“You tell me the common sense in that. You create a situation which is not conducive to a productive environment. Does this really give anybody any benefits? It leaves a bad taste in the clients’ mouths,” the Fuison 8 insider continues.

Chris Booth, national head of employment at Pinsent Masons in Leeds, says that the only way to protect the interests of all parties is to ensure post employment covenants are put in place at the start of the employment relationship: “Any service sector organisation that invests in its people -and its people are its product- should view restrictive covenants for its senior staff as essential,” he says.

“If your people have the ability to move from your organisation to a competitor, or if they were setting up on their own in the same line of business, then, if you don’t have a restrictive covenant, you are very limited indeed in what you can do when one of those individuals leaves, to protect your business interests.”

Yet, when you welcome new, desired staff to your firm at the beginning of a bright and promising relationship, it may not seem like the most appropriate time to discuss restricting their future employment in the event that they leave you. But not all relationships remain sweet. Booth says that the purpose of a restrictive covenant is simply to plan for the contingency that you do not want, however painful the prospect may appear at first. Without one, your options are limited.

“If you don’t have express restrictive covenants, you have to fall back on to the general law of confidentiality, which is very limited in scope. It means as an ex-employee, you will not use or disclose the confidential information of your former employer to their disadvantage. That duty not to disclose confidential information provides you with very, very limited protection.”

Some companies do not have a great deal of faith in the effectiveness of such agreements, and have claimed that they are often not worth the paper they are written on. This can be true, says Booth, if the agreement has been poorly drafted. But there is no excuse for watching your horse bolt before securing the barn door. “Have your staff sign an agreement when they join your firm,” is his advice.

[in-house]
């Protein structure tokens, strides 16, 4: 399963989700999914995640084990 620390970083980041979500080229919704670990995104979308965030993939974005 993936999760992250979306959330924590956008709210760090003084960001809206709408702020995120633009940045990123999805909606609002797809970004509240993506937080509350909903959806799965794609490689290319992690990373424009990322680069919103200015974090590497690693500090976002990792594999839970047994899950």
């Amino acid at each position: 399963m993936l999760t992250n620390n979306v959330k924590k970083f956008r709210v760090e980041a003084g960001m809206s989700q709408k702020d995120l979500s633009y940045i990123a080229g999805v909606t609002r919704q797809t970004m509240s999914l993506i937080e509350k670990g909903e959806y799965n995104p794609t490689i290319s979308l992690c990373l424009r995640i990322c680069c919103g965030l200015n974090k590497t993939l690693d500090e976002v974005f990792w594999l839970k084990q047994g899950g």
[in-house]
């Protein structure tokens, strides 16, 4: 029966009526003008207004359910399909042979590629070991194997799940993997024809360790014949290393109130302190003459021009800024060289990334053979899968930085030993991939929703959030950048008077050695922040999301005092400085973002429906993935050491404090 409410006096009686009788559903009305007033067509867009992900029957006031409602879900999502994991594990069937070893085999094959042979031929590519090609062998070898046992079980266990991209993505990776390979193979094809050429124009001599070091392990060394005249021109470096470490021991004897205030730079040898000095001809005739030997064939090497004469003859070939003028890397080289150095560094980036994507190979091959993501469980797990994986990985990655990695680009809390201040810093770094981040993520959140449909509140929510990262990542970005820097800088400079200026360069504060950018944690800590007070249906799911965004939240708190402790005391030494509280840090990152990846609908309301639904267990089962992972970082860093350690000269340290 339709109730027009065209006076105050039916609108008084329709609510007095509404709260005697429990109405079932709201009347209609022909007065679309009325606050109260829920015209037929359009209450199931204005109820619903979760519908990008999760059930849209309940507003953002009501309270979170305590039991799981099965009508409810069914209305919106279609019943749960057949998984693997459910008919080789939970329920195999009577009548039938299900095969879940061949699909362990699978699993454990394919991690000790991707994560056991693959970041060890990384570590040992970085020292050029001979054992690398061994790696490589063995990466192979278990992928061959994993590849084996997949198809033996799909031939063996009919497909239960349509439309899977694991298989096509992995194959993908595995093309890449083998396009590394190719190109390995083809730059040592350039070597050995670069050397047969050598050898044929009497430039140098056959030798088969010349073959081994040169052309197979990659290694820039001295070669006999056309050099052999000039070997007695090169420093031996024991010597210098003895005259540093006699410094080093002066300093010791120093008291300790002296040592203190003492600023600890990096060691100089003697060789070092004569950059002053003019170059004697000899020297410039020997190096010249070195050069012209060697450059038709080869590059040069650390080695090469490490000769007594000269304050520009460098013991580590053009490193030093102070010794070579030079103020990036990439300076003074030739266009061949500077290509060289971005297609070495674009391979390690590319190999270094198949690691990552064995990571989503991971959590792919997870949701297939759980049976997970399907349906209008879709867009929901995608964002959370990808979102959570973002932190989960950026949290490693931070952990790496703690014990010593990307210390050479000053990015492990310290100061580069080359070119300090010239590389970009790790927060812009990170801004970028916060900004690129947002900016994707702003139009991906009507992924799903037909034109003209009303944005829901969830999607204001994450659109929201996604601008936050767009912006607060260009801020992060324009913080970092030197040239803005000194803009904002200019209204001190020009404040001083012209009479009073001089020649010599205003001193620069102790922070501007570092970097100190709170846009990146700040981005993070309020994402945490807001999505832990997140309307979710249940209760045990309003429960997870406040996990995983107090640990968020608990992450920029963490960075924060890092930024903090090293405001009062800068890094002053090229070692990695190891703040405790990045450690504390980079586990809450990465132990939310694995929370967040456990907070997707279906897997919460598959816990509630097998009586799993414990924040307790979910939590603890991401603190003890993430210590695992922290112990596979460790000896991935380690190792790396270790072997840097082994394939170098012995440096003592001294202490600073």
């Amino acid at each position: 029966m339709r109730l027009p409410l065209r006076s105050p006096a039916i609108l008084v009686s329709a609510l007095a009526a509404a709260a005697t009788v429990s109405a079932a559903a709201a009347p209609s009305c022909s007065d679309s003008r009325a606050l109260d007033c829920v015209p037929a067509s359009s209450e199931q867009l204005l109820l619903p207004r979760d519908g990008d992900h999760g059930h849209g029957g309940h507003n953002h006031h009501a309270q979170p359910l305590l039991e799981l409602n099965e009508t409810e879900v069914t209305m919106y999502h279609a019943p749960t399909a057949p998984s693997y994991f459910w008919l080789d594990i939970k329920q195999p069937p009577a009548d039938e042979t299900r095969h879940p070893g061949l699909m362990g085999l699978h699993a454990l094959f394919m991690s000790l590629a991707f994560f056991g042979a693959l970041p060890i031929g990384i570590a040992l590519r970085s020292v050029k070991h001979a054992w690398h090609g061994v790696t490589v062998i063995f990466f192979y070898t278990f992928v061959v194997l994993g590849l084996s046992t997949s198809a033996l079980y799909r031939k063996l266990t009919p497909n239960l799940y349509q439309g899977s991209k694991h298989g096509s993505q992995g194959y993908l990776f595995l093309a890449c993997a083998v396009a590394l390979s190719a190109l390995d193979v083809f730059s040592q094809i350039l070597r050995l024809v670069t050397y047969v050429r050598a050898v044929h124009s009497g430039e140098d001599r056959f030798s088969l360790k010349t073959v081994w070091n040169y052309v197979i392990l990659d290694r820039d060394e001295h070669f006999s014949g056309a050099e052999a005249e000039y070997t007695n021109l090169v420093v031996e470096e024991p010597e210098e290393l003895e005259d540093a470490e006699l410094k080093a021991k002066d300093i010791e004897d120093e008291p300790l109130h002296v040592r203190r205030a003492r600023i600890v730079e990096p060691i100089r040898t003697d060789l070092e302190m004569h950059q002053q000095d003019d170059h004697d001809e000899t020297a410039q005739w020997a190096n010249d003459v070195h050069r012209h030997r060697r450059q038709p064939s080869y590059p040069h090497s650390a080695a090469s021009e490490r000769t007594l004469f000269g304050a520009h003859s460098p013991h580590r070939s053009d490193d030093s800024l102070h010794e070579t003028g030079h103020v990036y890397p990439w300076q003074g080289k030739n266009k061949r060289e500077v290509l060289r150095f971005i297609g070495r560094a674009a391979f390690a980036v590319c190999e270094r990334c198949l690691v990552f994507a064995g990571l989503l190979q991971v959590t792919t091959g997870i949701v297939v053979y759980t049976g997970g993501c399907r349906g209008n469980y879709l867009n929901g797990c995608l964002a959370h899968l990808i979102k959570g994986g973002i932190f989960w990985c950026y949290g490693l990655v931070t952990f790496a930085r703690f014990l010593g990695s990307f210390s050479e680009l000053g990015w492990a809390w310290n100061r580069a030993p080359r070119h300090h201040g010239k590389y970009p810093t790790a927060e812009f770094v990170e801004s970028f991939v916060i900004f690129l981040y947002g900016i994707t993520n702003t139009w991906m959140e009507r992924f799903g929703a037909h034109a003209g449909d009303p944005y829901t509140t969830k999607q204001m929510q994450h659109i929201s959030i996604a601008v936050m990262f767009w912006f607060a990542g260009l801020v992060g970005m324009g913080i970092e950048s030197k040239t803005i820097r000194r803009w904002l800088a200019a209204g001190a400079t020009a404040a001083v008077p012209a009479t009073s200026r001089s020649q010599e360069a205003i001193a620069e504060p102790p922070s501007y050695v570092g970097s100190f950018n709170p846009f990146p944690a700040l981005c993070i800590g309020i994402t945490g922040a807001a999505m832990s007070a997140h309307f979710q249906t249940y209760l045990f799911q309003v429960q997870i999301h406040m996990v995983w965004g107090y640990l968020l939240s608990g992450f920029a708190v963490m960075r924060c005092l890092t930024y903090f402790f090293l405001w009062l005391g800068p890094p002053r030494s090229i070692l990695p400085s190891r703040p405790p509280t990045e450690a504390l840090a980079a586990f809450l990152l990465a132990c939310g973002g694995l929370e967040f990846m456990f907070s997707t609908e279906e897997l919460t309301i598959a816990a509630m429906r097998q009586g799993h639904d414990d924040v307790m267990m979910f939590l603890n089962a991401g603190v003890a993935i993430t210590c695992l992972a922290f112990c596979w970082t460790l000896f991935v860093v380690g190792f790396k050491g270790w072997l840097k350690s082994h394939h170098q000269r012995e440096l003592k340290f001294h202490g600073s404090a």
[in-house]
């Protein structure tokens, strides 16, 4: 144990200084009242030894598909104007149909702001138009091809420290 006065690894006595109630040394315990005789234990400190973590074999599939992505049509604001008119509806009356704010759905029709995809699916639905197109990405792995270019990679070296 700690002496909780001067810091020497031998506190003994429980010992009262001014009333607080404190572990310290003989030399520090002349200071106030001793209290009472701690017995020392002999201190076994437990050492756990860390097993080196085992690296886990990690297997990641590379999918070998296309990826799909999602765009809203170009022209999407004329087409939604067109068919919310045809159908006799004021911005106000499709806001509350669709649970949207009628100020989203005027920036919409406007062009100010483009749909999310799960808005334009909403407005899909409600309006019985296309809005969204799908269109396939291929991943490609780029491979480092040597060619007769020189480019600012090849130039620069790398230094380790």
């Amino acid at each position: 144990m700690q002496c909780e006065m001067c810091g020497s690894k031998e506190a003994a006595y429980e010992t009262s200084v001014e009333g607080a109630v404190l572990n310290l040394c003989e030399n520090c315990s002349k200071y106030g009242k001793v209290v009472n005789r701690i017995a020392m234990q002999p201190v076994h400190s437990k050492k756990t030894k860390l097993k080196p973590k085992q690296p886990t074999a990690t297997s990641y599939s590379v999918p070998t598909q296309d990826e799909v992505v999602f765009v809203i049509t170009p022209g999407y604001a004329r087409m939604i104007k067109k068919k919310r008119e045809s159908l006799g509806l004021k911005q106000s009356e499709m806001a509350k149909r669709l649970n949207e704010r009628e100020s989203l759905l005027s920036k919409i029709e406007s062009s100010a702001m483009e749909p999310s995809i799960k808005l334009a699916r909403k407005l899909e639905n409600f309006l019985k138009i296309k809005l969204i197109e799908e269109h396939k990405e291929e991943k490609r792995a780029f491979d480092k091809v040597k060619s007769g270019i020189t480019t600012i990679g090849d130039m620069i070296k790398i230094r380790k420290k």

“If you don’t think about it at the outset, it is too late. At least you have the option to seek an injunction to restrain them. It doesn’t necessarily mean you will seek an injunction, but unless you have an express restrictive covenant, and it is drafted well, then you don’t even have that option in the first place.”

However, even if a company has its employees secured to a well-drafted agreement, the thorny question of enforcing that agreement will come up all too often if your business in based in a community where the employment situation resembles musical chairs.

Over at Fuse 8, and no doubt at An Agency Called England, it is clear that the practicalities of operating a restrictive employment covenant are not only hard to enforce, but may not represent a favourable solution in a tight business community. Fusion 8’s spokesman said that the ideal solution, whilst a remnant from the 18th century, may work just as well in today’s environment.

“I just wish the guy had picked the phone up at the very beginning and asked if we could have a gentlemen’s agreement,” he said. Prevention may be better than cure.